The election of Mike Lee put longtime U.S. Sen. Orrin Hatch on notice. And the octogenarian senior senator from Utah awkwardly adapted. To appeal to Teapartiers, he swung even farther right and abandoned nearly four decades of almost-moderation and bipartisanship.

Now, after Hatch soundly trounced conservative challenger Dan Liljenquist in last week’s GOP primary, could it be the freshman senator is learning a lesson from his elder?

To recap: Lee owes his political life to the Tea Party. In 2010, arch conservatives packed Utah’s caucuses and the State GOP convention to throw out Sen. Bob Bennett, a well-respected moderate, in favor of Lee—the lawyer for Envirocare, whose limited claims to fame included being the son of onetime Solicitor General Rex Lee, clerk to U.S. Supreme Court Justice Samuel Alito and legal advisor to Gov. Jon Huntsman.

Lee, who had never held elected office before, had his marching orders. And he has represented that fringe of the Utah GOP well during his time in Washington—swearing fealty to Ayn Rand’s brand of political narcissism, signing on for the debt ceiling debacle, posting endless online videos of himself dissecting the supposed legal weaknesses of Obamacare, blocking the president’s judicial nominees with only South Carolina wing-nut (and Tea Party favorite) Jim De Mint for company.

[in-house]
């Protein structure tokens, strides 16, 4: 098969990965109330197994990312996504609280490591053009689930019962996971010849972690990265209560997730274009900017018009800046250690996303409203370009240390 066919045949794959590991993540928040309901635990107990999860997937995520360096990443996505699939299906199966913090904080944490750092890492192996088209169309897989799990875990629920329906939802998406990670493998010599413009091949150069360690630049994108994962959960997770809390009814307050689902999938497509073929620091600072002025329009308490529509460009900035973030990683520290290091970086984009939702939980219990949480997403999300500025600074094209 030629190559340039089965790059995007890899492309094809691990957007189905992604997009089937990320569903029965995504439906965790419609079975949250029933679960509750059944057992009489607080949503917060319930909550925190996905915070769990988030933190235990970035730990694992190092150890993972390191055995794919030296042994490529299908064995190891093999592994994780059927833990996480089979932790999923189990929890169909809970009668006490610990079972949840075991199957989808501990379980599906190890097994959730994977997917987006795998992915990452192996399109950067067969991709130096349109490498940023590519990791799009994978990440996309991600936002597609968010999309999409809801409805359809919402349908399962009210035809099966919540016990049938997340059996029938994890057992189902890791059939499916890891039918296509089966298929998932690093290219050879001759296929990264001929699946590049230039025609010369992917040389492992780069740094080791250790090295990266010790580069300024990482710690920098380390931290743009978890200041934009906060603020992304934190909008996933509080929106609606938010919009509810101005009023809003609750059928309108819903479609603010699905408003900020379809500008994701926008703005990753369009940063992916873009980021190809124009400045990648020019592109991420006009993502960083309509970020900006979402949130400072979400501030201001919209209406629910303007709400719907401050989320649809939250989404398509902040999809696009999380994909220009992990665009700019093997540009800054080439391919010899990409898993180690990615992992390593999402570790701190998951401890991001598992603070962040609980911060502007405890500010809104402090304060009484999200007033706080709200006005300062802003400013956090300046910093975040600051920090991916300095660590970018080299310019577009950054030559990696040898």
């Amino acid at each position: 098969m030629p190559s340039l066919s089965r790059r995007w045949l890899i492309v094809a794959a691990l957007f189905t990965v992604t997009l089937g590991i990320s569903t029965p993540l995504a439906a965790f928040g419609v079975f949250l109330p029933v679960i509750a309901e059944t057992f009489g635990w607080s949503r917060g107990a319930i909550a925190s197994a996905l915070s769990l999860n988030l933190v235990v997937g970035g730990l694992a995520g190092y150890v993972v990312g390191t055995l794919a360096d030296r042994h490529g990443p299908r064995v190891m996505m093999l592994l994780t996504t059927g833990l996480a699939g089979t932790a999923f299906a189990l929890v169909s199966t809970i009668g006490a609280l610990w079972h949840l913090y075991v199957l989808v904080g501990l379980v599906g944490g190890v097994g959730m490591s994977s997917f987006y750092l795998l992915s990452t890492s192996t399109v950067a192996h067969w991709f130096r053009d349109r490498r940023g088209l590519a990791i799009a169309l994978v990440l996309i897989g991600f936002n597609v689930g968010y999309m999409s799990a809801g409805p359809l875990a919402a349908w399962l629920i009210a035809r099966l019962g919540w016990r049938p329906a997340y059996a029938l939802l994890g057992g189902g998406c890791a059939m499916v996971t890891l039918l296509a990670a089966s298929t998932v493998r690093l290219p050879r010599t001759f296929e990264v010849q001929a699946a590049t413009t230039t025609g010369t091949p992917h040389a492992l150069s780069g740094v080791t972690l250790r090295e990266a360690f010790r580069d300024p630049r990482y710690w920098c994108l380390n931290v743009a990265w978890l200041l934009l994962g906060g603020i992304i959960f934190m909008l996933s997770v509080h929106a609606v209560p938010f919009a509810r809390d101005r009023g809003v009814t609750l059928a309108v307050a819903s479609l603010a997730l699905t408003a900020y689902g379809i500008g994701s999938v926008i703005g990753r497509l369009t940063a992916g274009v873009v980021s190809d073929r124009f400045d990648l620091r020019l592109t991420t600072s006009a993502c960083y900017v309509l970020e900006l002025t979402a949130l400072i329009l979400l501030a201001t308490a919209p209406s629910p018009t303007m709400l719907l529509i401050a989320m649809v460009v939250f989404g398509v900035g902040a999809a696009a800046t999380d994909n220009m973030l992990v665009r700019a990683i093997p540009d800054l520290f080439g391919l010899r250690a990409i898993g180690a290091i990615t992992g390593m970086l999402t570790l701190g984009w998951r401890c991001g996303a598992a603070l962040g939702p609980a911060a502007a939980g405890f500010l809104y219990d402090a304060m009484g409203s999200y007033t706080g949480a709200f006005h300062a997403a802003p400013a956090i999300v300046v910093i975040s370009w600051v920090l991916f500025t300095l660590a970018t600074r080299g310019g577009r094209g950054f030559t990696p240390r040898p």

Here's one of those videos on Obamacare…

Now, there are signs that Lee’s instinct for self-preservation might be kicking in. This week, he said he might be willing to soften his zero-tolerance policy for President Obama’s judicial nominees. He donned a seersucker suit and white bucks in an unusual show of bipartisan collegiality—despite others’ giving up the gimmick of a different time in D.C.

Even the Supreme Court’s ruling upholding the Affordable Care Act rendered him temporarily Tweetless, before he regrouped and climbed on the “Repeal and Replace” bandwagon.

Coincidence? Don’t bet on it. With Hatch and the Mormon Church successfully loosening the Tea Party’s grasp on Utah’s GOP, Lee is smart enough to know he won’t win the same way twice.